Yesterday was a bad day. No – make that a lousy day. We’ve all had those. Bad days take many forms – a project you’ve worked really hard on gets cancelled; ghosts from the past come back to haunt you; unexpected bills appear in the mailbox; an argument with a loved one takes place. What made it a lousy day for me is that all of these things occurred on the same day.
How did I deal with it? Well, I cried. It really is OK to cry – yes, even if you’re a man. After that, I wanted to soothe myself with a treat. That’s not OK. Emotional eating is not a coping skill. Oddly, I had an image of a donut in my mind – a craving for something that I don’t even like to eat.
For me, this is a very slippery slope. Just one donut might be OK for someone else, once in a while, to nurture some hurty feelings the way that Mom probably did for you when you were a kid. But I don’t know if I will stop at just one donut. And giving into emotional eating this one time makes it that much easier for me to give in next time, and the time after that. Let’s be real here, there will be more bad days for me to face across the coming decades, of this I am sure. I made a commitment to take care of myself after my bariatric surgery. It is best not to put a bad decision into play, such a picking up a donut, or else it may become a bad habit.
I have eaten enough donuts to last me a lifetime. Let someone else have them.
Why a donut? As I said, I don’t even like them. It is more the notion of the donut that I liked. It evokes feelings of nurture and home and childhood, a place and time when the problem of the day could be made better with a donut – or more aptly, the love and comfort of my mother who ate the donut with me and said everything would be alright.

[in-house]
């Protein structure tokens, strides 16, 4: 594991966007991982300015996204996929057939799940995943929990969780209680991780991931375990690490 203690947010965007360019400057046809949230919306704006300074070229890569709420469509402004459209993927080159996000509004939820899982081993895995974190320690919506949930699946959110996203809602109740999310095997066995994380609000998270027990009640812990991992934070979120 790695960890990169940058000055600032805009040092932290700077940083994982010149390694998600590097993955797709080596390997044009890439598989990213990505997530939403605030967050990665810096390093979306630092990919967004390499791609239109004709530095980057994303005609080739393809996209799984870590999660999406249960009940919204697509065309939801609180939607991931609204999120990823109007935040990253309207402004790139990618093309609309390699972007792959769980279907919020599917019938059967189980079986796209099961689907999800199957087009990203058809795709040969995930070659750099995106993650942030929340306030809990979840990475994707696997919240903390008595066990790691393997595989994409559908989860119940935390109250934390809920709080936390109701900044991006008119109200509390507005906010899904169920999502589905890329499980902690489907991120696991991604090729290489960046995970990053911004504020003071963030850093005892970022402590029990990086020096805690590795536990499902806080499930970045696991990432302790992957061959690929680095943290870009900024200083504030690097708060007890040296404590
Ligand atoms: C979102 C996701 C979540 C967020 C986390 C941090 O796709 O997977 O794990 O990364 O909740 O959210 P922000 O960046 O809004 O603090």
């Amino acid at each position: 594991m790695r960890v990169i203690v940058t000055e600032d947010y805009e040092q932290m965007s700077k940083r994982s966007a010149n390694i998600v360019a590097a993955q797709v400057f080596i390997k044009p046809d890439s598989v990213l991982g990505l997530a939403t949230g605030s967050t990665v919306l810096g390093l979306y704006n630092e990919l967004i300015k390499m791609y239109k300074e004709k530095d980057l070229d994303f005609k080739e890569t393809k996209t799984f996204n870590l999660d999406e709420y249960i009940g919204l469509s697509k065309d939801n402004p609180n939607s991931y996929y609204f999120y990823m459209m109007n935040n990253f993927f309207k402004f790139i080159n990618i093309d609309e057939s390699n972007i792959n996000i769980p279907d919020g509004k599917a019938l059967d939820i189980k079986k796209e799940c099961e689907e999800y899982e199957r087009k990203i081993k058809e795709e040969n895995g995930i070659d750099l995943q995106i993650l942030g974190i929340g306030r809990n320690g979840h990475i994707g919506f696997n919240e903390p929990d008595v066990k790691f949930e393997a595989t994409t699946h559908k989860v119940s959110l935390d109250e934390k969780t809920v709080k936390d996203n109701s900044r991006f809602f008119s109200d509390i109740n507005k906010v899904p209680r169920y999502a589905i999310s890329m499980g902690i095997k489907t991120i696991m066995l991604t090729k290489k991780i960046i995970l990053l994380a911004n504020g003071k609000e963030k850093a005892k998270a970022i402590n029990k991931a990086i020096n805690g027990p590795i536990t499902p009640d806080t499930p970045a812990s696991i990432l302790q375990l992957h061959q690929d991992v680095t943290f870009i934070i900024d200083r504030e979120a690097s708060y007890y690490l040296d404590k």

So how can we comfort ourselves, nurture our health emotionally and physically, on a bad day? Well, on this particular day, I shared my feelings with someone who was facing the same hardships as me. It really did help to connect and bind with someone at that moment who was going through the same thing.
Later that night, I found myself caught up inside my head. “Stinkin thinkin” is the term that comes to mind – thinking things are worse than they really are rather than just being with what is. Some call this “Chicken Little Syndrome.” Most times the sky really is not falling. It just seems that way in the darkness of the moment.
I went to bed. And things really did look better in the morning. The problems were not gone, but a few good things did happen to offset the losses (sometimes the universe throws a hungry dog a bone) and I felt better able to deal with life’s “stuff.”
And today there is one more donut in the world, for someone else, thank you.
If you enjoyed this sharepost, you might also like "My Experience with Mindfulness Meditation," which discusses a wonderful approach for dealing when life throws you a curve ball. Or you may wish to read, "Stress Overeating Remains a Pitfall After Weight-Loss Surgery," in which I discuss a recent struggle that I had with emotional eating.
Living life well-fed,
More shareposts from MyBariatricLife on HealthCentral
Published On: October 23, 2012